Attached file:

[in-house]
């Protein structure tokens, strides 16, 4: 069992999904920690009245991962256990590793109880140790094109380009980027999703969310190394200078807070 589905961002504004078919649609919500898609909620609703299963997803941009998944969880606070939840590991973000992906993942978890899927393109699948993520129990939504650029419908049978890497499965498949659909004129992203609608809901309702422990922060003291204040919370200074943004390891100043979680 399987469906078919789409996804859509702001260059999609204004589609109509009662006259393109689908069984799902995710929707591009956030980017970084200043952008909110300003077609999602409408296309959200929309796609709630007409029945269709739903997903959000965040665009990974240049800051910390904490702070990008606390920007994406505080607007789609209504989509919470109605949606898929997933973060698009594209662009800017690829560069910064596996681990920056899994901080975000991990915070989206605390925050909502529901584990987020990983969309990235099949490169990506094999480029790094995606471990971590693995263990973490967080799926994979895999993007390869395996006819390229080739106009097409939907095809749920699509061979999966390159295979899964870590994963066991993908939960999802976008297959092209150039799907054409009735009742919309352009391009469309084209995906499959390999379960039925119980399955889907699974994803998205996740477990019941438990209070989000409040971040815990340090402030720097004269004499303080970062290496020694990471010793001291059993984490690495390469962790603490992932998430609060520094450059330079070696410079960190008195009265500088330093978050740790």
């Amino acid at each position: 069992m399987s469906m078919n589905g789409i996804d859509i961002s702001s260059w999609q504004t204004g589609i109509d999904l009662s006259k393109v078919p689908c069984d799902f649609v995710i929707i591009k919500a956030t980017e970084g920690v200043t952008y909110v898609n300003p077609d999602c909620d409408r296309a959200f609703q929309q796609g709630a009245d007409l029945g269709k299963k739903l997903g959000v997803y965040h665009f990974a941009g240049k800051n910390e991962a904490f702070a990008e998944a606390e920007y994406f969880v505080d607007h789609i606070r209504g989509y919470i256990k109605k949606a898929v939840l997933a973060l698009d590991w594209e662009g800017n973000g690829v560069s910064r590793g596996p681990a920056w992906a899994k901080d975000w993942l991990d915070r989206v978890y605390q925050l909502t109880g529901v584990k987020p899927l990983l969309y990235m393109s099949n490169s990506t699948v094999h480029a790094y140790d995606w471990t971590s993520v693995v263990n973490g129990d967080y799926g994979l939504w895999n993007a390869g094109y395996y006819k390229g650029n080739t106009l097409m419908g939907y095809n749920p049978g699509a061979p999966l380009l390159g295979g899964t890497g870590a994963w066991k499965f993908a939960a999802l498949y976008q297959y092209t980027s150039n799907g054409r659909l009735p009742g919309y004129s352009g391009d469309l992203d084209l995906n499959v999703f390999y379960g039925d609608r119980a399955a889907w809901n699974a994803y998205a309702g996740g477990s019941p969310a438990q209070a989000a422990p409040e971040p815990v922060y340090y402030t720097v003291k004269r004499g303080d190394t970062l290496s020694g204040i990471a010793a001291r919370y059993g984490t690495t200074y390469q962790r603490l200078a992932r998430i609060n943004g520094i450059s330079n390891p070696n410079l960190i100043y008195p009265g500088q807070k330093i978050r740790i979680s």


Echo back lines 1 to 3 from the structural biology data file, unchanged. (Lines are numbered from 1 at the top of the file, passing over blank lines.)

[in-house]
């Protein structure tokens, strides 16, 4: 069992999904920690009245991962256990590793109880140790094109380009980027999703969310190394200078807070 589905961002504004078919649609919500898609909620609703299963997803941009998944969880606070939840590991973000992906993942978890899927393109699948993520129990939504650029419908049978890497499965498949659909004129992203609608809901309702422990922060003291204040919370200074943004390891100043979680 399987469906078919789409996804859509702001260059999609204004589609109509009662006259393109689908069984799902995710929707591009956030980017970084200043952008909110300003077609999602409408296309959200929309796609709630007409029945269709739903997903959000965040665009990974240049800051910390904490702070990008606390920007994406505080607007789609209504989509919470109605949606898929997933973060698009594209662009800017690829560069910064596996681990920056899994901080975000991990915070989206605390925050909502529901584990987020990983969309990235099949490169990506094999480029790094995606471990971590693995263990973490967080799926994979895999993007390869395996006819390229080739106009097409939907095809749920699509061979999966390159295979899964870590994963066991993908939960999802976008297959092209150039799907054409009735009742919309352009391009469309084209995906499959390999379960039925119980399955889907699974994803998205996740477990019941438990209070989000409040971040815990340090402030720097004269004499303080970062290496020694990471010793001291059993984490690495390469962790603490992932998430609060520094450059330079070696410079960190008195009265500088330093978050740790």
């Amino acid at each position: 069992m399987s469906m078919n589905g789409i996804d859509i961002s702001s260059w999609q504004t204004g589609i109509d999904l009662s006259k393109v078919p689908c069984d799902f649609v995710i929707i591009k919500a956030t980017e970084g920690v200043t952008y909110v898609n300003p077609d999602c909620d409408r296309a959200f609703q929309q796609g709630a009245d007409l029945g269709k299963k739903l997903g959000v997803y965040h665009f990974a941009g240049k800051n910390e991962a904490f702070a990008e998944a606390e920007y994406f969880v505080d607007h789609i606070r209504g989509y919470i256990k109605k949606a898929v939840l997933a973060l698009d590991w594209e662009g800017n973000g690829v560069s910064r590793g596996p681990a920056w992906a899994k901080d975000w993942l991990d915070r989206v978890y605390q925050l909502t109880g529901v584990k987020p899927l990983l969309y990235m393109s099949n490169s990506t699948v094999h480029a790094y140790d995606w471990t971590s993520v693995v263990n973490g129990d967080y799926g994979l939504w895999n993007a390869g094109y395996y006819k390229g650029n080739t106009l097409m419908g939907y095809n749920p049978g699509a061979p999966l380009l390159g295979g899964t890497g870590a994963w066991k499965f993908a939960a999802l498949y976008q297959y092209t980027s150039n799907g054409r659909l009735p009742g919309y004129s352009g391009d469309l992203d084209l995906n499959v999703f390999y379960g039925d609608r119980a399955a889907w809901n699974a994803y998205a309702g996740g477990s019941p969310a438990q209070a989000a422990p409040e971040p815990v922060y340090y402030t720097v003291k004269r004499g303080d190394t970062l290496s020694g204040i990471a010793a001291r919370y059993g984490t690495t200074y390469q962790r603490l200078a992932r998430i609060n943004g520094i450059s330079n390891p070696n410079l960190i100043y008195p009265g500088q807070k330093i978050r740790i979680s």